From Farm
to Restaurant
A family’s industrious spirit cooks up
farm-fresh restaurant fare
By Lisa Mackinder
Photos by: Brian Powers
Arriving at his family’s third-generation farm, Andrew Schultz wears a t-shirt emblazoned with an eye-catching, candy-red apple while sipping from a glass of cider.
It’s fitting that the general manager of Texas Corners Brewing Company (TCBC) wears and drinks this fruit; it’s the logo of his family’s thriving farm-to-table restaurant and brewery, which they opened three years ago in Kalamazoo, Michigan.
Riding Tractor
Dan Schultz drives a tractor in the
Schultz Fruitridge Farms orchard
Schultz Farms
Everybody is a key part.
–Billy Schultz
Andrew slides into a seat at the picnic table across from his father, Bill Schultz, who also owns the 400-acre Schultz Fruitridge Farms in nearby Mattawan with his wife, Denise. Andrew’s brother, Dan, who works as the operations manager at the farm, drives up on a tractor, hops off, and sits next to Andrew at the table.

Bill smiles and recounts stories of Dan playing contentedly with toy tractors and trucks for hours as a child. “That boy’s going to be a tractor driver,” he recalls saying. “And it turned out to be that way exactly.”

Which is important. Each Schultz possesses certain strengths that make the farm and restaurant operation a success. Bill, who is in a managerial role, says his oldest son Billy, the farm’s vice president—off delivering produce at the moment—does a bit of everything, which “stretches Billy thin.” But Billy enjoys staying busy.

Andrew attended Michigan State University, receiving a degree in agri-business management, and worked as a sourcing specialist at Nestle in Dallas. He returned to oversee the 21-table TCBC.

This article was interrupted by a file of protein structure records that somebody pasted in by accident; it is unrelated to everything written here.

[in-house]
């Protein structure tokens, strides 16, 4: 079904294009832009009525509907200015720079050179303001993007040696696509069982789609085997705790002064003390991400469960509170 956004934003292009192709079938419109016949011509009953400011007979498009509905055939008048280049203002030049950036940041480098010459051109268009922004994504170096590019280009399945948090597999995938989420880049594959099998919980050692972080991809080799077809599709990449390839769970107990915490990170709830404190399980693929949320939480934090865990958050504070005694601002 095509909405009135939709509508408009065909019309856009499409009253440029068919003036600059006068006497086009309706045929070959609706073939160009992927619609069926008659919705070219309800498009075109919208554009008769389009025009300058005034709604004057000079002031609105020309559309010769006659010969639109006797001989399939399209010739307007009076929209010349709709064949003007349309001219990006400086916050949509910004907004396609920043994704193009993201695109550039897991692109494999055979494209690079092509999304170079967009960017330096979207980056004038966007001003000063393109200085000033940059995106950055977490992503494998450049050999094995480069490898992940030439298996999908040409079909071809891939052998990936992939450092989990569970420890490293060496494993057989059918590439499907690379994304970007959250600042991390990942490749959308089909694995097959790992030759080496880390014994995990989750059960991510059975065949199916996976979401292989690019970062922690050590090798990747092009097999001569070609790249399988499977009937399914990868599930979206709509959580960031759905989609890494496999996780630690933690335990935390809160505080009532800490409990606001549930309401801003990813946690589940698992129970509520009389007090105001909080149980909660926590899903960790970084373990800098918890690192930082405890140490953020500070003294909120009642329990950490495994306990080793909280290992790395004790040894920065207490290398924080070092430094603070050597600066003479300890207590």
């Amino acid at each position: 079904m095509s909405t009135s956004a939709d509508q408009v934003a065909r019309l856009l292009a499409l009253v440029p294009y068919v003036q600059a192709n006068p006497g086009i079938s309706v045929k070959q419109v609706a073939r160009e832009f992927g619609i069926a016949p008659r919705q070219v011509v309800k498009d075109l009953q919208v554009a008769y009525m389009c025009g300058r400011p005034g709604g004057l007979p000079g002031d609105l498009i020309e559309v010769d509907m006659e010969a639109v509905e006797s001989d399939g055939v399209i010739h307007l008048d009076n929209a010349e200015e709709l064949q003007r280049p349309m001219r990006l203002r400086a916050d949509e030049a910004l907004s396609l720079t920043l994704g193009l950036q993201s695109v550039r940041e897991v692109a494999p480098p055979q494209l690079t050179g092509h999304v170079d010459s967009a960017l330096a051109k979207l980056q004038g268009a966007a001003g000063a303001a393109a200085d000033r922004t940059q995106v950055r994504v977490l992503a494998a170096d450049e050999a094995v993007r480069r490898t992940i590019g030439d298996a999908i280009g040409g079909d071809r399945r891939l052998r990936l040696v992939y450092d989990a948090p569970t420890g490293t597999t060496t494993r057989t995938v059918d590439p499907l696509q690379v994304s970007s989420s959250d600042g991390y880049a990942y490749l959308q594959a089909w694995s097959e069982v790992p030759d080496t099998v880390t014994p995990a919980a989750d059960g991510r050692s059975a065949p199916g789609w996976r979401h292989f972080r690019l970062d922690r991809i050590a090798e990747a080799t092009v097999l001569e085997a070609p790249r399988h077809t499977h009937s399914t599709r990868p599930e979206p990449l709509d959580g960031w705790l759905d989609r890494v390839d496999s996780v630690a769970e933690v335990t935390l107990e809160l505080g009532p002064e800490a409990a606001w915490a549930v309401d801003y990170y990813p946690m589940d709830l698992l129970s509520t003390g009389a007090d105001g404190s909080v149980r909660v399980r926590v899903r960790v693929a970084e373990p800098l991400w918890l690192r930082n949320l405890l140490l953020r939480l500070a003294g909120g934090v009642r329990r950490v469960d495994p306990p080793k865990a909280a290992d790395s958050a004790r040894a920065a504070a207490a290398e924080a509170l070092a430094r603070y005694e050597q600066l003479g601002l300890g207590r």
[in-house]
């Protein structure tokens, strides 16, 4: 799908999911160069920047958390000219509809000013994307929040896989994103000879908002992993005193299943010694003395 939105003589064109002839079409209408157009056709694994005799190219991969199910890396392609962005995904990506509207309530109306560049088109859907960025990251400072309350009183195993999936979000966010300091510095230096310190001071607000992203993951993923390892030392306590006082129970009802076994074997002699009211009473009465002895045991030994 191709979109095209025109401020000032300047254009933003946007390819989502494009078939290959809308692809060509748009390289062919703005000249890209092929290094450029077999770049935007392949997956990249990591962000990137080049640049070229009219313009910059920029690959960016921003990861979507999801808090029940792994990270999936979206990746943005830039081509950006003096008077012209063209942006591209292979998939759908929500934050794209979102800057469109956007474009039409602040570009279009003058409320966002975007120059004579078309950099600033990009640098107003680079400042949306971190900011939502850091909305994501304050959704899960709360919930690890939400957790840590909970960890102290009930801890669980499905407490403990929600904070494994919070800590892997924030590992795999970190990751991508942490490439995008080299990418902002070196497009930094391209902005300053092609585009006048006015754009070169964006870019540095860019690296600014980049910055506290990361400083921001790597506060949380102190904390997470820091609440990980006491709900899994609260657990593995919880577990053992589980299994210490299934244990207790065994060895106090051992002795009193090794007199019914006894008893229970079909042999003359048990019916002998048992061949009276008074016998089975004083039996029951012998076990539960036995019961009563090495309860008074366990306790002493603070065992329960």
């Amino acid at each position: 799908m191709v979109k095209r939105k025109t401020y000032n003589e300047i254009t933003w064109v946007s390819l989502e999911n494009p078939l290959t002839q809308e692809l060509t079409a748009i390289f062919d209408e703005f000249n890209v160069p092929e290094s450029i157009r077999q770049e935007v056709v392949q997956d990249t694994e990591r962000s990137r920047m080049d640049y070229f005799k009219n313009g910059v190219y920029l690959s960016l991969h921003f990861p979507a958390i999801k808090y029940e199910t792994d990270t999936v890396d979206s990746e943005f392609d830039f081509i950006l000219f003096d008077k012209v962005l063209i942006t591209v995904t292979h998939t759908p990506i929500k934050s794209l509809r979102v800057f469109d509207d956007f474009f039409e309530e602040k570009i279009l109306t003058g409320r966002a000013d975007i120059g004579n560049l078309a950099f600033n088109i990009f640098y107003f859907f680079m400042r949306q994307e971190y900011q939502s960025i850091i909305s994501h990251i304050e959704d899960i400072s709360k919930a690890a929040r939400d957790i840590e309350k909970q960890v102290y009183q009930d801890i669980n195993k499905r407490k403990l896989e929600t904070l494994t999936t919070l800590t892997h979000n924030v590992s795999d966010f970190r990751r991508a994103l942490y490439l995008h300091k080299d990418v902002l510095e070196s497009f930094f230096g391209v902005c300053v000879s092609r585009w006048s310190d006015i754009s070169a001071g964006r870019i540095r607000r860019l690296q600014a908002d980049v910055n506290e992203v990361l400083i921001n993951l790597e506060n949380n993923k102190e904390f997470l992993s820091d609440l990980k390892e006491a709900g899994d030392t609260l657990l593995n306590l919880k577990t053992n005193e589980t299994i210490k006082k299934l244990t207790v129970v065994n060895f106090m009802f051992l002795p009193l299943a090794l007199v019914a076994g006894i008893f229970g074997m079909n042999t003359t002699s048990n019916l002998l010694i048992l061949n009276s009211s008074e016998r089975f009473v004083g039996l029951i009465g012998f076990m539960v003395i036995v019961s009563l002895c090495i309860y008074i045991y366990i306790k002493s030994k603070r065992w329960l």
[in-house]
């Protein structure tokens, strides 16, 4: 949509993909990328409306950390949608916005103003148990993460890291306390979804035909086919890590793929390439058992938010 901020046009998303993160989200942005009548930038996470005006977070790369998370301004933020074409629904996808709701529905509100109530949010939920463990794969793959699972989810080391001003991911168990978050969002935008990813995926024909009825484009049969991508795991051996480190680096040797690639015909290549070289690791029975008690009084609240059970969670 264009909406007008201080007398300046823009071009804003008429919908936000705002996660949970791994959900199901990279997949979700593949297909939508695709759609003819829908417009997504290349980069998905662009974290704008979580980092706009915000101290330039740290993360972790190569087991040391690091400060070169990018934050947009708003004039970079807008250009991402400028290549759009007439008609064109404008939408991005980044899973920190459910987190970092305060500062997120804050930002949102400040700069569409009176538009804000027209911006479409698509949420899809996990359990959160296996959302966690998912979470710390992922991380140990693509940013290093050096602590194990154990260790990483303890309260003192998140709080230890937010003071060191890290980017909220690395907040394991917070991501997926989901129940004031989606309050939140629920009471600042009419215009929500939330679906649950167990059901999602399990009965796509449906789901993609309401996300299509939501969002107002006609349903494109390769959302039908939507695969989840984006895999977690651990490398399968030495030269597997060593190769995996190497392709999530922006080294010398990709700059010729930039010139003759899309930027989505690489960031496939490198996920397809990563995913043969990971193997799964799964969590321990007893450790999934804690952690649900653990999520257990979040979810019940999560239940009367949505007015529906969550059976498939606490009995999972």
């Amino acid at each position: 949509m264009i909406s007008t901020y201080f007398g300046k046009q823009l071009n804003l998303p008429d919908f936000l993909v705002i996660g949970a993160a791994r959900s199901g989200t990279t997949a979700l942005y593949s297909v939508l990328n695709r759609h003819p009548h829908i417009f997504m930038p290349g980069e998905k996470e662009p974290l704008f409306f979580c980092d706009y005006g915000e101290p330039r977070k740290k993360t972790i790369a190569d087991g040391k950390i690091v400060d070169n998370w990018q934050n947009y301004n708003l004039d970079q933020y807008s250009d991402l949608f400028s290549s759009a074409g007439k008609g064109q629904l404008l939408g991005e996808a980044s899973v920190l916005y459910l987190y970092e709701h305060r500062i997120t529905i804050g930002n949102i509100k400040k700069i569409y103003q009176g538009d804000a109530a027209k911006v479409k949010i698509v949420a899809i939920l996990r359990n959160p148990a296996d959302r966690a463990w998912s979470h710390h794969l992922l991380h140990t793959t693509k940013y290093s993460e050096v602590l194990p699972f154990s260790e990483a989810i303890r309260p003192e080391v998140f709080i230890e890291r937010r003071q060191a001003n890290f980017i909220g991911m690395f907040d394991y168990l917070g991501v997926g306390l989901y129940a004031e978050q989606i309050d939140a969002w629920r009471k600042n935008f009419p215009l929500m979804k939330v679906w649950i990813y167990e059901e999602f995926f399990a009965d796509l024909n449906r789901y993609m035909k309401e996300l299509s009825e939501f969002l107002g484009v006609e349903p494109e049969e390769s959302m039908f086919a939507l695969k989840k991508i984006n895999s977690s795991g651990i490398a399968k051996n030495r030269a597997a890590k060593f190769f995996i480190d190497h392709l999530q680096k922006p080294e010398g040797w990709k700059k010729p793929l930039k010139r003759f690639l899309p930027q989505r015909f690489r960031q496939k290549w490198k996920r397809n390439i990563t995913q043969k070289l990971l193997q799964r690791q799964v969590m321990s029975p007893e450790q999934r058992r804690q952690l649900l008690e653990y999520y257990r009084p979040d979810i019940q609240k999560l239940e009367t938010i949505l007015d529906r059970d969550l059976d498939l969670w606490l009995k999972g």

“It takes a team to make this happen. And Andrew is a key part of that,” Billy says when he arrives back at the farm. “Everybody is a key part.”

/ SERVING THE FARM’S BEST EVERY DAY /
Another component for success: communication. The family interacts every day, discussing everything from new ideas for restaurant operations to crop developments, asking questions like “How is this fruit doing?” and “When is this vegetable coming on?”

They keep the TCBC chef updated on the answers, and menus shift seasonally. Daily features are also dependent on field reports, like a plum pear sauce for Wings Wednesday. It takes more coordination and work than typical restaurants, Billy admits, but it’s worth the effort.

“To be able to say, ‘I picked it’ or ‘my brother picked it at the farm today or yesterday’—I mean, talk about fresh,” Andrew says.

Billy Schultz loads apples for shipping
Billy Schultz loads apples for shipping
The Schultzes have discovered there is such a thing as too fresh, however. They once picked zucchini for TCBC and it was on plates within hours. The zucchini retained so much water that it was too moist. Learning curve aside, customers appreciate Schultz farm-to-Schultz restaurant table flavor.
Andrew Schultz with customers at TCBC
Andrew Schultz with customers at TCBC
“It’s always nice to hear the customers talk about that when they’re dining,” Dan says. “Talking to their friends about where it came from: our farm.”
That’s the case for one of their top sellers, the Schultz bison burger. The meat comes straight from their bison herd. Another example is the cherries and apples from their orchards used in craft brews: the Three Brothers IPA and the P-51 Porter, named after their grandfather, Victor Schultz, a WWII P-51 Mustang pilot.